Finally we have the chapter I have been using for a few months now.  Kingdoms and war.  We have not gotten into mass combat (yet), and that section is certainly mechanically dependent on both kingdom rules and Pathfinder mechanics.  However, the Kingdom building section is amazing.  Debuting in an adventure path this book gives the system a permanent home.  And people have created spreadsheets that will help track everything in a kingdom.  If you have PCs of a level to or a campaign heading in the direction of such a thing then BUY THIS BOOK.  Ask me and I’ll link you my favorite spreadsheet too.  Anyways, while it is pathfinder-based the system is largely independent.  Character stats and such mechanics are somewhat important early on but loose headway to the numbers driven by the burgeoning kingdom’s own stats.  Even a different game could use it with a GM willing to make decisions and judgement calls on what a character’s (for example) charisma score would be in Pathfinder and using that number.

Before I get too far into this system and its usefulness (another article unto itself I think), know this:  Ultimate Campaign is usable to any GM, especially if they want to kingdom build.  Use it for pretty much any D&D or pathfinder game and (if willing and able) any game at all.  At the very least look at it as a book of example add-on systems and how to make them work.

Realms of Cthulhu (Savage Worlds)

I was tempted to go for a trifecta of books sporting supplemental systems to be adapted for any game but I decided to go for the Pathfinder, D&D, Savage Worlds triple play again.  I may be biased for including this on the list though.  First off I am a huge fan of Lovecraft, horror, and the Mythos.  I have a number of systems to play this style game from Call of Cthulhu to the some-what hard to find D20 Call of Cthulhu to Cthulhutech.  But, Realms of Cthulhu found the sweet spot on how I can run a game in a setting type I’m in love with that other people don’t quite even get.  This book crystalized the amazing system Savage Worlds is and helped me learn some lessons as a DM.

So how does this book really help you?  Especially when I am so clearly focused on D&D or D&D-based game systems.  Well, that’s just another reason I included it.  Realms of Cthulhu has some stuff that other systems don’t have.  Some of it is derived from Savage Worlds.  Some from the Mythos.  And some from the glorious amalgam that the book is.  Keep in mind the entire book is basically a setting book for Savage Worlds and as such is very specifically inclined mechanics-wise.  However, as I mentioned last post, Savage Worlds is a simplistic and adaptable system.  As a result, for example, an insanity system was created and dropped into Savage Worlds specifically for this setting.  One that works great and also includes the dichotomy of knowing your enemy but becoming less able to handle life as you do.

Personally I believe if you understand how the Savage World system works and how the insanity system works you can drop the Realms of Cthulhu insanity system into ANY game system as an add-on.  The main obstacle would be defining character stats, but perhaps I’ll discuss that in a future article.  Aside from this, the book is a beautiful example of the essence of Lovecraftian horror.  While Call of Cthulhu gets deep, gritty, and rules/setting heavy, this book avoids all that.  Savage Worlds is a game made to allow versatile and easy story telling RPG experiences and this book distills down mythos horror.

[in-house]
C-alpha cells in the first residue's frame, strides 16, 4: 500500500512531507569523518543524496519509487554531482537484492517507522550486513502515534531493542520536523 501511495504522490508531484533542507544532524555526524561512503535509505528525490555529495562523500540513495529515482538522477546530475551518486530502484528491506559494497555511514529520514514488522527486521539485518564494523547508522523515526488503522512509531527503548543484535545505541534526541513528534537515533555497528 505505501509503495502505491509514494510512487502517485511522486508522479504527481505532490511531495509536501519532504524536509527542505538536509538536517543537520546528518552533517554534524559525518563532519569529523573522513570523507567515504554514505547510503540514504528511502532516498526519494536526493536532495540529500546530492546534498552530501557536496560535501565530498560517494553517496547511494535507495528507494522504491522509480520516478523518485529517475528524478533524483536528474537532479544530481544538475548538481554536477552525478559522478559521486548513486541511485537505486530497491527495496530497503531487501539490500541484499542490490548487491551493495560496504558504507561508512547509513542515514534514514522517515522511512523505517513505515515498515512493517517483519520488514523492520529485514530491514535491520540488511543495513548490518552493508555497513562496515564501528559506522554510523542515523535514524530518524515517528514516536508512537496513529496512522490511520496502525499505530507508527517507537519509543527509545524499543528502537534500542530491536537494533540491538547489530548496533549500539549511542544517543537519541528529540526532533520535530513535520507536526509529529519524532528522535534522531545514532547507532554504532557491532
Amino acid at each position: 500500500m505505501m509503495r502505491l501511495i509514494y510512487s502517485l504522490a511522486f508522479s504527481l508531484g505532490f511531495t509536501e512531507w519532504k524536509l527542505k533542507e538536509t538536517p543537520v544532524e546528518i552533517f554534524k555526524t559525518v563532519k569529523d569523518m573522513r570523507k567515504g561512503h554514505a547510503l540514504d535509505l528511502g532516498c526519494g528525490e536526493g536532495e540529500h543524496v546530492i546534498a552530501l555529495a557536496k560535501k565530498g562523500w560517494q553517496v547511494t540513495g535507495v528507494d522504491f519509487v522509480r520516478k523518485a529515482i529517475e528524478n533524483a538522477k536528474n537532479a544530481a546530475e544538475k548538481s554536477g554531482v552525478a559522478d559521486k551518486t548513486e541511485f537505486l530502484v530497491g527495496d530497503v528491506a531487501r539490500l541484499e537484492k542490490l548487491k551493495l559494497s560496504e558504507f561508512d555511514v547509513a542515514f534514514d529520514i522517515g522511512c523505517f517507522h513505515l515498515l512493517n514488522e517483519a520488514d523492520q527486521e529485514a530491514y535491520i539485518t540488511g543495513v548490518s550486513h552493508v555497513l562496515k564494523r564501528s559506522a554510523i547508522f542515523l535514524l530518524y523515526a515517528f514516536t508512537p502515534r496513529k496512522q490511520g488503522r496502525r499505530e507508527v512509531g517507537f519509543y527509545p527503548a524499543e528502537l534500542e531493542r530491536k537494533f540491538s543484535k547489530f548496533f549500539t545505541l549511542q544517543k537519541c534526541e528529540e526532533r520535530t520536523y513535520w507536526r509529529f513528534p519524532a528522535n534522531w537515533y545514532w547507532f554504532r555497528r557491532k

Use this book to help run any horror (especially Mythos) game.  What makes things scary?  What does it mean to have stats nearly un-overcome-able (I’m making up more words)?  When should something just not have stats?  What are intrinsic parts of such a game?  Realms of Cthulhu is made for a flexible system and this helps put up front what this type of game is: a hopeless spiral into knowledge and insanity in equal parts where the more knowledge you have to save the world the less able or willing you are to use it.  How long can you survive?  As a result the book defines what such horrors are for a game like this, and what they mean.  It also clearly gives DMs tools they didn’t know they already had from the mcguffin to the red herring.

Realms of Cthulhu for the Savage Worlds system will help you become a better DM.  Especially if you have a fondness for horror.  Get this book.  Put it next to Savage Worlds Deluxe.  Read the how-to-run-a-game sections.  Read every sidebar.  Learn the basics of what makes Lovecraftian horror so terrifying.  The formulas are simple, and its often the presentation that makes it terrifying.  My foray into this included less and less lighting, more candles, a mix of vague and specific, and eerie background music.  Eventually my players were terrified of anything that happened and began feeling it physically.  And not one part of that feeling was mechanically produced.

That wraps up this post.  It was a long one but I am happy with what I was able to get across.  Obviously I could write full reviews for these books and babble about how I have used them, but that can remain fuel for the blog fire.  And while I didn’t want to have such lengthy posts, I hope I did these books better justice both in their usefulness and in my ability to present that usefulness.  Thanks everyone for reading and I look forward to doing this again.  However, next time we will go for something different but what it is will remain a surprise (as I haven’t decided yet!).